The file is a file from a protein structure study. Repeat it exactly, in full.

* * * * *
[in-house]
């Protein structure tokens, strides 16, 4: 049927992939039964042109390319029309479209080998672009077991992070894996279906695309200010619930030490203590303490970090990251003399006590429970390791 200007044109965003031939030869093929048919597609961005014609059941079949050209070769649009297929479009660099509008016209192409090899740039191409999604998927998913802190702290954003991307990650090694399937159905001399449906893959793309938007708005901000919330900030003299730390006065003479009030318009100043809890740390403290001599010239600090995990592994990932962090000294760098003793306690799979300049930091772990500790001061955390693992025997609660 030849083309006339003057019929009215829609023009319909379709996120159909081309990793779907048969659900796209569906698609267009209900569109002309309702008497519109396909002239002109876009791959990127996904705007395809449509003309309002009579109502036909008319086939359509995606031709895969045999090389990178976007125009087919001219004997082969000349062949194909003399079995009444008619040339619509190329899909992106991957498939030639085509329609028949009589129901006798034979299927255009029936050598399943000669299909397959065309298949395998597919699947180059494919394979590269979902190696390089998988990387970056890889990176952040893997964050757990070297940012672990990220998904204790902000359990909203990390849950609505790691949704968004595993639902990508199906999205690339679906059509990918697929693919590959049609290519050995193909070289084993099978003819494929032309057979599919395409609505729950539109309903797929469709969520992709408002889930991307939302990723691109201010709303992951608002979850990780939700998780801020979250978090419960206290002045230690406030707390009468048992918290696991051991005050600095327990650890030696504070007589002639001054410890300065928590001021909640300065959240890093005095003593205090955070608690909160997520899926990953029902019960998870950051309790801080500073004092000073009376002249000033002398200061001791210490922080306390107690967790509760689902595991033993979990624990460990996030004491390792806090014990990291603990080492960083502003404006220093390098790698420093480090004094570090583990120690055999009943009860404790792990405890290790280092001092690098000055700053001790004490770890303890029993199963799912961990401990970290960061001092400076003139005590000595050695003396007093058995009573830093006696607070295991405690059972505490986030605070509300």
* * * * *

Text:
[in-house]
């Protein structure tokens, strides 16, 4: 049927992939039964042109390319029309479209080998672009077991992070894996279906695309200010619930030490203590303490970090990251003399006590429970390791 200007044109965003031939030869093929048919597609961005014609059941079949050209070769649009297929479009660099509008016209192409090899740039191409999604998927998913802190702290954003991307990650090694399937159905001399449906893959793309938007708005901000919330900030003299730390006065003479009030318009100043809890740390403290001599010239600090995990592994990932962090000294760098003793306690799979300049930091772990500790001061955390693992025997609660 030849083309006339003057019929009215829609023009319909379709996120159909081309990793779907048969659900796209569906698609267009209900569109002309309702008497519109396909002239002109876009791959990127996904705007395809449509003309309002009579109502036909008319086939359509995606031709895969045999090389990178976007125009087919001219004997082969000349062949194909003399079995009444008619040339619509190329899909992106991957498939030639085509329609028949009589129901006798034979299927255009029936050598399943000669299909397959065309298949395998597919699947180059494919394979590269979902190696390089998988990387970056890889990176952040893997964050757990070297940012672990990220998904204790902000359990909203990390849950609505790691949704968004595993639902990508199906999205690339679906059509990918697929693919590959049609290519050995193909070289084993099978003819494929032309057979599919395409609505729950539109309903797929469709969520992709408002889930991307939302990723691109201010709303992951608002979850990780939700998780801020979250978090419960206290002045230690406030707390009468048992918290696991051991005050600095327990650890030696504070007589002639001054410890300065928590001021909640300065959240890093005095003593205090955070608690909160997520899926990953029902019960998870950051309790801080500073004092000073009376002249000033002398200061001791210490922080306390107690967790509760689902595991033993979990624990460990996030004491390792806090014990990291603990080492960083502003404006220093390098790698420093480090004094570090583990120690055999009943009860404790792990405890290790280092001092690098000055700053001790004490770890303890029993199963799912961990401990970290960061001092400076003139005590000595050695003396007093058995009573830093006696607070295991405690059972505490986030605070509300």